Baby Steps: Lessons Learned from an Open Mind

He scooted around the floor, alternately crawling, spinning, sliding, and sometimes sidestepping. He wasn’t planning each move, thinking about it, looking around with eyes seeking to label, categorize, analyze. His eyes were often fixed on our faces. He laughed at things we couldn’t see. He moved in whatever way felt right to him in that exact moment – free of the self-consciousness of knowing the ‘right’ way. In him I saw a spiritual Being, laughing to find itself in its new human body, reveling in sensate exploration, and filled with love and gratitude for all the possibility it encountered.

When he bumped into something, he didn’t look at it in surprise the way we adults do when a bit of the sidewalk jumps up to trip us. You know, the cat-falls-off-the-back-of-the-sofa look we all do so well: intended to theatrically cover with humor our shame that we can’t do something simple (like walk)… in case someone were to notice our ‘failure.’ No. In his case, it didn’t even register as an obstacle. There was no frustration, anger or shame. He just kept trying to move in the direction he’d been going until something shifted, whether that meant the we moved it out of his way, or it moved, or his weight balance changed, thus altering his trajectory.

When he got to the stairs, he pulled himself to his feet and began crawling up. At the top, he turned around with a joyful look to share his triumph, and promptly started to cry because he couldn’t get himself back down to join the group. Following the path his new skills had taken him had trapped him, isolated, in a corner he didn’t yet know how to get out of. Yup, little friend. I’ve been there.

His mom went to him, gently turned him around, and showed him how to back down the stairs. “We’ve taught him this before,” she explained. “I guess it just hasn’t clicked yet.” And then she sighed because he had happily gone right back to taking all the tupperware out of the drawer just to feel it, stick it in his mouth, spread it on the floor, see if it made a noise.

Soon he needed to move again and his mom made a mad dash to pick up all the tupperware and put it back before he finished his circuit. We could hear him going up the stairs and she rushed to beat the clock, shutting the drawer and getting the tupperware out of the way just as his little fingers closed on the empty air where it had been. There was a pause and then we both registered that he had come down the stairs by himself. It was that miracle ‘clicking’ moment and we had practically missed it.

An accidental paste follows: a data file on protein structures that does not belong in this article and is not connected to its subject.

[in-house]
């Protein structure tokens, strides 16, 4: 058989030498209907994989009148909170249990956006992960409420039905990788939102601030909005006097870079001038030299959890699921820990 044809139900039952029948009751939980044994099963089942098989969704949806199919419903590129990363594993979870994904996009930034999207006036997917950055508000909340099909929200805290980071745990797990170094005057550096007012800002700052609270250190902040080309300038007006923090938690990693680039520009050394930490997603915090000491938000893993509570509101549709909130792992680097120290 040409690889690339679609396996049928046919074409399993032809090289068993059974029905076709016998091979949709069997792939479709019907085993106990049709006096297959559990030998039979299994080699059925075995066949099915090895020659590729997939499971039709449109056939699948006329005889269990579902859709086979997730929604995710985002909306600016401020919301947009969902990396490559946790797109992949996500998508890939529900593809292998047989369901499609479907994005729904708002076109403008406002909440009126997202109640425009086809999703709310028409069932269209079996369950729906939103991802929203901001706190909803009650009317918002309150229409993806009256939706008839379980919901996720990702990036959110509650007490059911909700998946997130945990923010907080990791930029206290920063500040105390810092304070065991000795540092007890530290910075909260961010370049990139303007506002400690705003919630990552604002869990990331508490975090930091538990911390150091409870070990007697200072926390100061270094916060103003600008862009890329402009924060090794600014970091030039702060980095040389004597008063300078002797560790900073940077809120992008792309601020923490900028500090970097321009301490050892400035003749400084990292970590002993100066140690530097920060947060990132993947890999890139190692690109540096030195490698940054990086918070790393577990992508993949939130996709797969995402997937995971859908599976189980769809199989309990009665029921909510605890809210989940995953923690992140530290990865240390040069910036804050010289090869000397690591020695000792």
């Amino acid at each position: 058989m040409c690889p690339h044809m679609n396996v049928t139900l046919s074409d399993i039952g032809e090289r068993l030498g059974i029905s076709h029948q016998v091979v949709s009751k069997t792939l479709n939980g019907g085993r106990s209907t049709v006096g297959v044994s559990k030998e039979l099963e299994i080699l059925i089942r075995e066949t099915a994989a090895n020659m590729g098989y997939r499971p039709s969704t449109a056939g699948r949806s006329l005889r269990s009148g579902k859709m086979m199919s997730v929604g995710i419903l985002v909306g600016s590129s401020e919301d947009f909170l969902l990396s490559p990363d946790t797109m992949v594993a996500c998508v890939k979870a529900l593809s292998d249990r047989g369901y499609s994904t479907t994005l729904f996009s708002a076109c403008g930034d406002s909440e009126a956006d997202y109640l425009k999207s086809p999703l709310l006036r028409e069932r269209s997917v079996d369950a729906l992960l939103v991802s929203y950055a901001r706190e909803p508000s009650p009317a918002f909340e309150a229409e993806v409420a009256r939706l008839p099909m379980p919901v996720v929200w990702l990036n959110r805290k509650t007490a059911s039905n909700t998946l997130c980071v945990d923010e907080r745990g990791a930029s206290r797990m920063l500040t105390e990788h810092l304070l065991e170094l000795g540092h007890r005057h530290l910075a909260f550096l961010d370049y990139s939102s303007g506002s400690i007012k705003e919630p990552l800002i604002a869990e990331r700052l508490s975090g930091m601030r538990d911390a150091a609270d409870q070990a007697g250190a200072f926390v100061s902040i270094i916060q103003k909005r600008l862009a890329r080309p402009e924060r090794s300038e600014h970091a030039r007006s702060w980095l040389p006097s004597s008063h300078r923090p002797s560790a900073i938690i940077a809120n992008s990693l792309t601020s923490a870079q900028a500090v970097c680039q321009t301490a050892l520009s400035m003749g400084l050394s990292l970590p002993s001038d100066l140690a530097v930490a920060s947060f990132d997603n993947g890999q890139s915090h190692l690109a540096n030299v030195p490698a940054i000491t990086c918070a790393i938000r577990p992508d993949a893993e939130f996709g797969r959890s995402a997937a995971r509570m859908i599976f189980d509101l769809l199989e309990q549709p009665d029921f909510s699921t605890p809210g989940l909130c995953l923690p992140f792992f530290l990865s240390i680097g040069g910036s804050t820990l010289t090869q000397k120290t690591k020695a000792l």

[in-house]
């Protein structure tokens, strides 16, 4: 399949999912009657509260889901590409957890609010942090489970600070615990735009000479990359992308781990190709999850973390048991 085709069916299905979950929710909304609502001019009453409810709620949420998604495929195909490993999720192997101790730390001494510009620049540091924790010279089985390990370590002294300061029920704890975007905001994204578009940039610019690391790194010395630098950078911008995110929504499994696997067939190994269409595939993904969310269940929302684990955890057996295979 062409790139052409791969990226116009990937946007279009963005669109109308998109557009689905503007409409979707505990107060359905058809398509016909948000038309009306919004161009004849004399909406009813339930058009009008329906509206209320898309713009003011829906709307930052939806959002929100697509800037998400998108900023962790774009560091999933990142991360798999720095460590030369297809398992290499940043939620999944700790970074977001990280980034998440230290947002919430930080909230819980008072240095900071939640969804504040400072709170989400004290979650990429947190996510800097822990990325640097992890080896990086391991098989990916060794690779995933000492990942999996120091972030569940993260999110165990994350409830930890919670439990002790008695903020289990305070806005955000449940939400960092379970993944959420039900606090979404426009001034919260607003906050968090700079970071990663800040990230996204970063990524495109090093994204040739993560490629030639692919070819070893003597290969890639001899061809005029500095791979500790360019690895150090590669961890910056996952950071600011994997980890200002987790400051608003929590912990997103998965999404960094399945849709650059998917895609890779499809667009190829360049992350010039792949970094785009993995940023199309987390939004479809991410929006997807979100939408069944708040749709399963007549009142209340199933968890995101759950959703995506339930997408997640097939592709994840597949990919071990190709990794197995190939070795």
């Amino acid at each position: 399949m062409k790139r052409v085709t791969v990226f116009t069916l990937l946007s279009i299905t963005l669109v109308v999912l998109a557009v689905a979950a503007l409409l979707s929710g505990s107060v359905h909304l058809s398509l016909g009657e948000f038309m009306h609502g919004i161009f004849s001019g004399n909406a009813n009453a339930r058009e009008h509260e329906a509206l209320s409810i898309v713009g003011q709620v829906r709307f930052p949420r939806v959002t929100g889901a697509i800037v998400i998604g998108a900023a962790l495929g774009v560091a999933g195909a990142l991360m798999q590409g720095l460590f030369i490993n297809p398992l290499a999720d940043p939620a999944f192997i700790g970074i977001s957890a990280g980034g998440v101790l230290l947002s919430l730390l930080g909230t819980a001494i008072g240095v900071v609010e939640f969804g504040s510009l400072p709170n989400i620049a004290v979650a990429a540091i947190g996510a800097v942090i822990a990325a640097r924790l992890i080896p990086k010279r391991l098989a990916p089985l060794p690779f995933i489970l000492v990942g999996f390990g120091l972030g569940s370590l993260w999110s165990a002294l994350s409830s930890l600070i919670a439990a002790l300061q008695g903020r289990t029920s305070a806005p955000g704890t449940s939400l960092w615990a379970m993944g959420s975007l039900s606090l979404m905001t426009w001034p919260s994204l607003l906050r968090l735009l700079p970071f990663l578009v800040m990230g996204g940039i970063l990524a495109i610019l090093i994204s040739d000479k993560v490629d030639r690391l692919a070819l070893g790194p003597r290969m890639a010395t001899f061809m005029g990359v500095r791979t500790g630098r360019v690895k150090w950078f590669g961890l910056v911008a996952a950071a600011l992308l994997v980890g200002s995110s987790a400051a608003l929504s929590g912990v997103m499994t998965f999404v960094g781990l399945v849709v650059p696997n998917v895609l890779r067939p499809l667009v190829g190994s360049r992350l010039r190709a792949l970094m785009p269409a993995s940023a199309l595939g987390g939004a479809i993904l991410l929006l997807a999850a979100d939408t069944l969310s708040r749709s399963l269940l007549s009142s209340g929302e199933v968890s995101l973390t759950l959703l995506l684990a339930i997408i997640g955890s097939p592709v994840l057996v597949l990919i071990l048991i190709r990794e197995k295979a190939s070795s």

Later that evening and then again the next morning, he would spend whole lengths of time just going up the stairs and coming back down them. And it felt like a miracle to watch this little body and mind, so human and yet so different from ours: filled with wants and needs and an insatiable and completely unconscious desire to explore, learn, practice, and move because it felt necessary and good.

In the midst of this practice he went for the big climb – the main staircase in the house. The one he was not usually allowed to climb. I walked behind him, ready to catch him, but knowing he wanted this adventure. Imagine if we continued to support each other that way as adults; giving each other permission to fly while trusting each other to be there with the safety net in case we need it. If only we gave ourselves that support and encouragement.

Again, he got to the top and turned to face me with a huge smile. He tried to start down. I turned him around so he could back down the way he knew how, but he spun himself back around to face front, decisively grabbing my fingers as support while he hauled himself to standing and then started to come down the stairs front-first. Like an adult. The message was clear: he could do the other way on his own, but since I was right there to help him…he was ready to start practicing the next step. Even if his legs were too short.

In the approximately 15 steps to get to the bottom, he tried about that many different ways of stepping down; each time taking in the immediate physical feedback and then moving on to the next moment, the next effort – making do with what he had and doing it because to resist change, forward movement, diversity, and flow is to oppose growth, to stagnate. And a lack of healthy growth leads to disease, death. But knowing this and allowing this are two different things to us adults. I usually find myself thinking I know better – thinking I can control it all. Starting a business, I find myself constantly thinking I know where I should end up, what it should look like, and how I need to go about getting there. I had forgotten just how many different ways there are to walk down a set of stairs.

At least once a week, I make some kind of resolution to practice my headstands, to do exercises to build my core muscles, to exercise restraint when eating, to read books that will help me learn more and be smarter and better. And I almost never do them. They usually end up feeling like work. Or something that requires discipline I don’t have or time that could be spent doing something else.

Watching him, it reminded me of the joy that can come from simple repetition. The breakthroughs that await when we are willing to focus on the small steps and surprise ourselves when they culminate in big achievements. We hear it all the time: ‘It’s not the destination, it’s the journey.’ But what does that mean? Through the eyes of a child and his open, curious mind I caught a glimpse of that again.  It boils down to faith and trust: a not-knowing what the end result will be and a willingness to go on the journey anyway because there is, quite simply, nothing else to be done.